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Thursday, 24 December 2009 15:54

Mark Hampton, CTO and Co-founder of Certess is joining us today here on Think Verification to give us a glimpse of what Functional Qualification, a breakthrough in the concept of a complete verification environment, is all about. So without further ado - here’s the full interview you can’t afford to miss:

 

Think Verification: Hi Mark, thank you so much for taking the time to be with us today, I’m sure your schedule is pretty busy. So where did we catch you today?

Mark Hampton: Shinagawa in Tokyo. I’ve been spending quite a lot of my time in Japan during the last year.

Think Verification: Before we start our technical discussion, could you tell us a little about your background and what made you join Certess’ executive team?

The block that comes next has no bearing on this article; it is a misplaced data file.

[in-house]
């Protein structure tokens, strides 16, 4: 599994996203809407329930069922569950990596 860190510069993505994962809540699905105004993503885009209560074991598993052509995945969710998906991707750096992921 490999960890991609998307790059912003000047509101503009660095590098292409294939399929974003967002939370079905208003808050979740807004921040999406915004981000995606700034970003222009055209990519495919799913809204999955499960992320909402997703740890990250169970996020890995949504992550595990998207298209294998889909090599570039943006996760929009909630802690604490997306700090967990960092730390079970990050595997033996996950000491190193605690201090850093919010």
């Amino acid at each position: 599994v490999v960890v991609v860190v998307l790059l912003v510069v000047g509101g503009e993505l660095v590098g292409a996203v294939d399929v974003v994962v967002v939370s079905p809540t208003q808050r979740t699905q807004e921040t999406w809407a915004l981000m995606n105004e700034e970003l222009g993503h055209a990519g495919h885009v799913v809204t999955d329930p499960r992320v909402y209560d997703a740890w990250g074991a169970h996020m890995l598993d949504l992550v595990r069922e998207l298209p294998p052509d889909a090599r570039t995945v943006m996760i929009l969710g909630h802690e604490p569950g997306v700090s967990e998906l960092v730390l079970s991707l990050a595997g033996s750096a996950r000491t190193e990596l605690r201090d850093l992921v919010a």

Mark Hampton: Certess was founded by three engineers Joerg Grosse, Mel Gilmore and myself, all from the user side of EDA, having designed and verified ASICs before starting Certess. We had a common desire to build a successful company. I’d had an ongoing interest in some basic market analysis techniques and we used some of those to explore different ideas during about 6 months, before focusing on the current technology which turned out to be in EDA. This process was challenging but I believe it was more realistic than waiting for the right idea. Certess is relatively unique in EDA for at least a couple of reasons. Firstly we are solving a problem that has existed for a long time, rather than an emerging problem in the EDA flow. Secondly we haven’t overhyped the technology and have a solid solution.

Think Verification: So, Certess seems to be a pioneer in the Functional Qualification area. I’m sure most of our readers have heard the buzzword in the past but don’t really know what’s behind it How would you explain the essence of Functional Qualification?